Royal Oak basilica kicks into gear for community's summer party; plus, how a gearhead tourist became a street evangelist
ROYAL OAK — Burnouts and blessings were abundant at the intersection of Woodward and 12 Mile — or, as it’s known for one busy weekend along M-1, the “Catholic Corner” at the Woodward Dream Cruise.
The intersection outside the National Shrine of the Little Flower Basilica in Royal Oak was hopping with action Aug. 17 during Oakland County's 25th annual celebration of all things cars.
Using the basilica’s prime location along Woodward, members of the parish and other Catholic organizations set up tents, offering water, popsicles, prayer cards and blessings to the tens of thousands of people who strolled past the church.
“We try to take advantage of the Dream Cruise as an opportunity to tell the people that we are here and this is what we’re about,” said Msgr. Robert McClory, pastor and rector of National Shrine of the Little Flower. “We have the church open, and we see a lot of people coming in.”
The Woodward Dream Cruise is an unofficial holiday in southeast Michigan, attracting visitors from across the country who marvel at — and listen to — hot rods, muscle cars and classics rolling down Woodward Avenue, which connects Detroit with Pontiac.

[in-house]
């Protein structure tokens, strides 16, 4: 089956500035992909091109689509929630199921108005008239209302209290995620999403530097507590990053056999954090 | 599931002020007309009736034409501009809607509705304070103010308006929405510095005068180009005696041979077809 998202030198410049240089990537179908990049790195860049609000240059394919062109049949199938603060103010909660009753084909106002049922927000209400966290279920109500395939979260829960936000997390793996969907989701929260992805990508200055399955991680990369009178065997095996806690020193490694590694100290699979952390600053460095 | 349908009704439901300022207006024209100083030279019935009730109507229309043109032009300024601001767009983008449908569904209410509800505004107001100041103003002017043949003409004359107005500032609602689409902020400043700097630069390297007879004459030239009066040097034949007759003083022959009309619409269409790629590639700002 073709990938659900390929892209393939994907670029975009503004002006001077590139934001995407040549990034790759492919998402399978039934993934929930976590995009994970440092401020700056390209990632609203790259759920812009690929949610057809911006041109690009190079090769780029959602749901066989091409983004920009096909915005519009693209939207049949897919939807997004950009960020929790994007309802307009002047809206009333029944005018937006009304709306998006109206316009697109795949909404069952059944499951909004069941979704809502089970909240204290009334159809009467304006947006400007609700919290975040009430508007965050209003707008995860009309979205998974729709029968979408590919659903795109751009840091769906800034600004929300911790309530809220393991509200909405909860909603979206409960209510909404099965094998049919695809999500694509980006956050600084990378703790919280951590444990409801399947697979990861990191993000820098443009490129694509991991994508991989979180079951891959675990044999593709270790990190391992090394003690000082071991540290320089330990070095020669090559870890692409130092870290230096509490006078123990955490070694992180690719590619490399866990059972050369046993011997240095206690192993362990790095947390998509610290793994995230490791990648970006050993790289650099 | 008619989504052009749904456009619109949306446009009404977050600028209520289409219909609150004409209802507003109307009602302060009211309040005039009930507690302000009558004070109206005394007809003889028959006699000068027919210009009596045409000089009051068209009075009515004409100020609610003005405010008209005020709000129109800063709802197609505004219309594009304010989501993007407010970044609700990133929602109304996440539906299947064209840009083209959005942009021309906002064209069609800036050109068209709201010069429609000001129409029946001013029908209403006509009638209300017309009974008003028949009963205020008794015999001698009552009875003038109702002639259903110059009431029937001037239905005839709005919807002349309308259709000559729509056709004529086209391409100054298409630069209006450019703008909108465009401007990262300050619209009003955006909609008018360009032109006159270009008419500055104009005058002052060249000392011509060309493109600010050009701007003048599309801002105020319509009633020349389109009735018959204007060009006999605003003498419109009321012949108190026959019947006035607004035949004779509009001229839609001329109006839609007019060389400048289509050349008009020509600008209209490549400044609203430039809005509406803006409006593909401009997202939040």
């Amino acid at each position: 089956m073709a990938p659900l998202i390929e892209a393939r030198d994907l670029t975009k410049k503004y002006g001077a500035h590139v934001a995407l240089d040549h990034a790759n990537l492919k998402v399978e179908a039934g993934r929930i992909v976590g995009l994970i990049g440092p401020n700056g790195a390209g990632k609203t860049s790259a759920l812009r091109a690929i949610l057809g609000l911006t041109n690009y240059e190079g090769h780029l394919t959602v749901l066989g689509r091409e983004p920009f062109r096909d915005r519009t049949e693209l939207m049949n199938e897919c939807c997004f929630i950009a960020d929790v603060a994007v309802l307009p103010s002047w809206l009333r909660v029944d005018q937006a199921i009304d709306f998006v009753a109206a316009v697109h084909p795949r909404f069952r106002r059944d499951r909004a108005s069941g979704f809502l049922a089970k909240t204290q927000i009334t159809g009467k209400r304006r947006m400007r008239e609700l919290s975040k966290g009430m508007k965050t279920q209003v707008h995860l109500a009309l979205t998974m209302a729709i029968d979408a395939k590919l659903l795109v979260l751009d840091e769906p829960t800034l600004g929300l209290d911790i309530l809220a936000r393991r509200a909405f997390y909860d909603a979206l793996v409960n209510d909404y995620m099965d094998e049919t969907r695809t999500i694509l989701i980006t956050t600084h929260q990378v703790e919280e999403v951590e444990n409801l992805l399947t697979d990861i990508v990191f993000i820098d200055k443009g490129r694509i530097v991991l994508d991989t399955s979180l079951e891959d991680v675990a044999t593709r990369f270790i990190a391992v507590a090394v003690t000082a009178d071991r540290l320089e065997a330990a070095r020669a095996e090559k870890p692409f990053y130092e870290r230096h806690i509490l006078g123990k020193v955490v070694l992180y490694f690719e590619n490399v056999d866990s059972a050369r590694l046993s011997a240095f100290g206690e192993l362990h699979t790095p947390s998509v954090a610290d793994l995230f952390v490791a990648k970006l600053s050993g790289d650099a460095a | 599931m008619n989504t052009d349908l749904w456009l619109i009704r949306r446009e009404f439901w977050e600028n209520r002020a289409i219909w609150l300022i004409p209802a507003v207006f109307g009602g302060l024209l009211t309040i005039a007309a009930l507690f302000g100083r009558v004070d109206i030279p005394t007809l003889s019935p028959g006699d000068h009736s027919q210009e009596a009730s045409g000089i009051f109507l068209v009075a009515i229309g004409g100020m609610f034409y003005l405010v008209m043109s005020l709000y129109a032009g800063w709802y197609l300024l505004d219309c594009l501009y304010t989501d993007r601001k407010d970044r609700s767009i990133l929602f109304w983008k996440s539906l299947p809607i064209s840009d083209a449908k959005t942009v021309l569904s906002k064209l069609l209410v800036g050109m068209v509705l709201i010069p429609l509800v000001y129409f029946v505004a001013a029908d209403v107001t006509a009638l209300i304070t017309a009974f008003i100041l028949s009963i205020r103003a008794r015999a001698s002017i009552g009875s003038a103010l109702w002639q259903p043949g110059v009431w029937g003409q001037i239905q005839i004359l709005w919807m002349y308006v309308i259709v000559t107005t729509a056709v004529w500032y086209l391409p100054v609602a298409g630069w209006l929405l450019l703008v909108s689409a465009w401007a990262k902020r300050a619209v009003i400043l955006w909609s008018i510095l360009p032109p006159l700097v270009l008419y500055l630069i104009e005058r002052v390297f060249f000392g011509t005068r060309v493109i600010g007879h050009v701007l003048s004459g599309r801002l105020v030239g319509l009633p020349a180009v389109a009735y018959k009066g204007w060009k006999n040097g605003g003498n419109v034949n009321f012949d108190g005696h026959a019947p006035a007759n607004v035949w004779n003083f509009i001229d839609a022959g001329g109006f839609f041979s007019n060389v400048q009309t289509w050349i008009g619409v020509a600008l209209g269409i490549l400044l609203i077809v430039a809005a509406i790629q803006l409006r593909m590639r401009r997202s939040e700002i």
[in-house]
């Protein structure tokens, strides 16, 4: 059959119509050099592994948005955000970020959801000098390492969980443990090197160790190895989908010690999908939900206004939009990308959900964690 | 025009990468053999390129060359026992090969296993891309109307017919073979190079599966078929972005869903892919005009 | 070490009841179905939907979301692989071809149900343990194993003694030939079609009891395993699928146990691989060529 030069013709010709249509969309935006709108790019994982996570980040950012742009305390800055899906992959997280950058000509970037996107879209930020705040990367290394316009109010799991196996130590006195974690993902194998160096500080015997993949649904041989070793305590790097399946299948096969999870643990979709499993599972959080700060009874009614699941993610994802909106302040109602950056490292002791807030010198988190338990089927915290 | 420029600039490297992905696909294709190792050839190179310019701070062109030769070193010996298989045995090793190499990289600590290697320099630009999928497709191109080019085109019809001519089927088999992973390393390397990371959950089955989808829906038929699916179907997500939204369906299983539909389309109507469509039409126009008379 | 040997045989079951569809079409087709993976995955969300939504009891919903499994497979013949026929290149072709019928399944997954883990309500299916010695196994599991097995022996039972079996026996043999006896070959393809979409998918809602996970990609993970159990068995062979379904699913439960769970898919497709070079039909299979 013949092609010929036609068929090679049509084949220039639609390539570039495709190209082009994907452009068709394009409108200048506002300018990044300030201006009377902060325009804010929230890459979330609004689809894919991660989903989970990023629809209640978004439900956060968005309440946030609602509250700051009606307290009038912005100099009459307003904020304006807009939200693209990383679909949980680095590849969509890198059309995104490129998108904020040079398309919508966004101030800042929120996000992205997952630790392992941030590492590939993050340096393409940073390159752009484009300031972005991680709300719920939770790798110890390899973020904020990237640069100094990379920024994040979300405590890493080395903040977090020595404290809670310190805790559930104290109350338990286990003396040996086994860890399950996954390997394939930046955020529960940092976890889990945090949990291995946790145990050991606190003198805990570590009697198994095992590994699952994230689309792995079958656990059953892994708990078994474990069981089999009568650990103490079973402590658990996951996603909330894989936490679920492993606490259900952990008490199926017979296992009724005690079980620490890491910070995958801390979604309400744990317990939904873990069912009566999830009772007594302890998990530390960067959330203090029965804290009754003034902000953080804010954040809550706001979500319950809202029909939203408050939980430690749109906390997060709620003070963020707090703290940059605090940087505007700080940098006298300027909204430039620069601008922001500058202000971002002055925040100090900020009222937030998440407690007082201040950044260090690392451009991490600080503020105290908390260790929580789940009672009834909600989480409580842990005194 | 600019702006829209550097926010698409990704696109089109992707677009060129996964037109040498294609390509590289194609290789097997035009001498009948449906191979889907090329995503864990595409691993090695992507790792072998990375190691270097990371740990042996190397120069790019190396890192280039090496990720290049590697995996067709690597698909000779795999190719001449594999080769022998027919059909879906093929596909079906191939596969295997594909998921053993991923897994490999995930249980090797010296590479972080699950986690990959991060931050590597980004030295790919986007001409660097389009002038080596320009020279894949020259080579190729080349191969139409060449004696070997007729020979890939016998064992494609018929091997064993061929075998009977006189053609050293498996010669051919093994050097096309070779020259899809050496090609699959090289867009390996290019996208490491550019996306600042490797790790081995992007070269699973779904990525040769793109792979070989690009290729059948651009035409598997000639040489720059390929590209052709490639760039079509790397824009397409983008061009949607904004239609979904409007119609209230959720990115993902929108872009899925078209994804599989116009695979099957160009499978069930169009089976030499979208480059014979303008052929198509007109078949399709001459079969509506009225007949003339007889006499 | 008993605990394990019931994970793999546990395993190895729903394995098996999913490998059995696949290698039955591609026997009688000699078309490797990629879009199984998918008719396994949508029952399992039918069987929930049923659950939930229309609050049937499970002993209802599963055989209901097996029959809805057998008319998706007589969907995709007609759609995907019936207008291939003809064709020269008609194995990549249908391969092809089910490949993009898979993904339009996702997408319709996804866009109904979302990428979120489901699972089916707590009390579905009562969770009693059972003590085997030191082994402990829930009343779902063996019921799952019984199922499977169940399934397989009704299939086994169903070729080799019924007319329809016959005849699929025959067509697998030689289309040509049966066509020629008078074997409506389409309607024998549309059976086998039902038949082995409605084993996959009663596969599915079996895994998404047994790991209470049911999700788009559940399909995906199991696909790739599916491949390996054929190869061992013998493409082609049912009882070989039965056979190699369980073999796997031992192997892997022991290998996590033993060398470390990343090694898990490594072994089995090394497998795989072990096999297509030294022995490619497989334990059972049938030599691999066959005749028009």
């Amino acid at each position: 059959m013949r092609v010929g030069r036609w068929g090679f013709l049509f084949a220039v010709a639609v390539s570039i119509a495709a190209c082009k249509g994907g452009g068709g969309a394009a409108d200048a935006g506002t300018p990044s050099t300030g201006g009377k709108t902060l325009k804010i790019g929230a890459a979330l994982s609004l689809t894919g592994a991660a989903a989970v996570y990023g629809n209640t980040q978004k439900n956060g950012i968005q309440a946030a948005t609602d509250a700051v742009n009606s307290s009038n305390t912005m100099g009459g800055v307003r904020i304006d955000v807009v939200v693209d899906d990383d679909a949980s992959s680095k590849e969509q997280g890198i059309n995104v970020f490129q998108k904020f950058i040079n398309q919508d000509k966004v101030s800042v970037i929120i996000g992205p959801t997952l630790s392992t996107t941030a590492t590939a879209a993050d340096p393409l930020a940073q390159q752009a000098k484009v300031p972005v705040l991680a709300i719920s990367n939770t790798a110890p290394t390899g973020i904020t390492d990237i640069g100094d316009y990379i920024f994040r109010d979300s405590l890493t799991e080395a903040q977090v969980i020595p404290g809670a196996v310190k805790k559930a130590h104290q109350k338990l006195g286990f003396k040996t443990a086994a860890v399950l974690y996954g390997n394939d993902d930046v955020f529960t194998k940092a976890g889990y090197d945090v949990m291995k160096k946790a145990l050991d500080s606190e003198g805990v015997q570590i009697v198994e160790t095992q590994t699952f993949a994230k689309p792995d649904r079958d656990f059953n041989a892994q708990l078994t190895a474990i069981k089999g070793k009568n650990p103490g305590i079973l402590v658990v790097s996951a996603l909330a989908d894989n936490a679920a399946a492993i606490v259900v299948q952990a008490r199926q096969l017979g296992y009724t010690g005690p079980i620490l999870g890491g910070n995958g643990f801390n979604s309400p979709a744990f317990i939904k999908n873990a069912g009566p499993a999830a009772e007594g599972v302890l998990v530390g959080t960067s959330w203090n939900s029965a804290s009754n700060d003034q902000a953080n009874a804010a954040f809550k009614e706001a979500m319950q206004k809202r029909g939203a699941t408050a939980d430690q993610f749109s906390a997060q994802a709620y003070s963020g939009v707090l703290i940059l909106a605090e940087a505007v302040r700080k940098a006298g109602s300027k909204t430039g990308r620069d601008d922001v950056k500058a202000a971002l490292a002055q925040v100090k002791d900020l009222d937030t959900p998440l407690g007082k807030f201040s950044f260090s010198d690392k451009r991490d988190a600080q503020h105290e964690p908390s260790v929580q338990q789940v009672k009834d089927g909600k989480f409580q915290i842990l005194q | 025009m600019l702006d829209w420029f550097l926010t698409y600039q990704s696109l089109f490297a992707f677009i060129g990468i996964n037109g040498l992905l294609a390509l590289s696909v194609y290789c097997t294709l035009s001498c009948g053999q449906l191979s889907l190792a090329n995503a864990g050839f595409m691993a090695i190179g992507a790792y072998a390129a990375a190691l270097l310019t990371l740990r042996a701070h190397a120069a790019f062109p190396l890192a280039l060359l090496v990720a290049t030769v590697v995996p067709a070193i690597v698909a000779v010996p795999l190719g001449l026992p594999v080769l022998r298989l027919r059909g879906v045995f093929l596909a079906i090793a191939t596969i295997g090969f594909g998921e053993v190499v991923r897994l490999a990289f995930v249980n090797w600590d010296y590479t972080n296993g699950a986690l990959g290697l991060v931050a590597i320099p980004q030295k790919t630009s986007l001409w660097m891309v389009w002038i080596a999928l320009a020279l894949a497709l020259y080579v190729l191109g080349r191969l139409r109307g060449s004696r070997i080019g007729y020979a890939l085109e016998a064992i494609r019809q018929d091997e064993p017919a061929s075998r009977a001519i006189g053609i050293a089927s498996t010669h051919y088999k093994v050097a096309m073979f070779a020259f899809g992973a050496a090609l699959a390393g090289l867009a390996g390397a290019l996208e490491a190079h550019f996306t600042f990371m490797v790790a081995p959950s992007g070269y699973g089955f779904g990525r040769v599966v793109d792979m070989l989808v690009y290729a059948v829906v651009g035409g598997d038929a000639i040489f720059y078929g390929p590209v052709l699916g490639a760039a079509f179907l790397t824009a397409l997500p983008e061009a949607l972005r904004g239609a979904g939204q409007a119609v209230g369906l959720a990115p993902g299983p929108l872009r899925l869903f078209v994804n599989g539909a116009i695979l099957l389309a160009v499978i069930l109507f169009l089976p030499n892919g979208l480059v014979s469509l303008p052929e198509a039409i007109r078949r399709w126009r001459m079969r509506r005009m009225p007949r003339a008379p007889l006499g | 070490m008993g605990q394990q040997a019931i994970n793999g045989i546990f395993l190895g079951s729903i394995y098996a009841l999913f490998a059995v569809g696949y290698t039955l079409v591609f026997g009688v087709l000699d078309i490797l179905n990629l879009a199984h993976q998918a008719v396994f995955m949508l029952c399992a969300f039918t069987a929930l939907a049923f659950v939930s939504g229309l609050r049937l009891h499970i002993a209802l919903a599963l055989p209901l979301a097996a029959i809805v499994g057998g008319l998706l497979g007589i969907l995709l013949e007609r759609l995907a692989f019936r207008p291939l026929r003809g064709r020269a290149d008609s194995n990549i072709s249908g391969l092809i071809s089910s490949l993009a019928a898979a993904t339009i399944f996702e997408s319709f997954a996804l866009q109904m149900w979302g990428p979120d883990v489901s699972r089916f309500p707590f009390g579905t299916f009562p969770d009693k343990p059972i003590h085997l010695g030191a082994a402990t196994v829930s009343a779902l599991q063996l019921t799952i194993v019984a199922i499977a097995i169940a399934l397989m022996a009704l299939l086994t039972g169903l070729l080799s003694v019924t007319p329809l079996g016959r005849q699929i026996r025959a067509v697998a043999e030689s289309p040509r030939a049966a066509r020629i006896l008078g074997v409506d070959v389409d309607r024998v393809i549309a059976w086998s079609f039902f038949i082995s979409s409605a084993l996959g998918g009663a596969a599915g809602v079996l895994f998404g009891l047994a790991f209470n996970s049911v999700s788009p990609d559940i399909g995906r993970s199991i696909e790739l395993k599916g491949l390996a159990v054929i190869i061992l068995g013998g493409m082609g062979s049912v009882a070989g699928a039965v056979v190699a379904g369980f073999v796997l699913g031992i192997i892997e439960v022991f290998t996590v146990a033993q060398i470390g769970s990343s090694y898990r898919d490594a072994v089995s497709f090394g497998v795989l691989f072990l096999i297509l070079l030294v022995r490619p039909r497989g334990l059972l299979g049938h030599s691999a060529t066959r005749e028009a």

Randy Husanyu, a Shrine parishioner, joined members of St. Paul Street Evangelization in handing out rosaries to passersby.
“What we’re doing is building bridges from the street into the one, holy, true Catholic Church, which Jesus Christ established,” Husanyu told Detroit Catholic. “We’re offering people rosaries, miraculous medals, crucifixes and prayer cards. It's an ice-breaker to get people into a discussion about Jesus Christ and the Church he founded.”
Msgr. Robert McClory, who has been pastor at Shrine for the past three Dream Cruises, said the parish's location along the iconic road makes for a prime evangelization opportunity.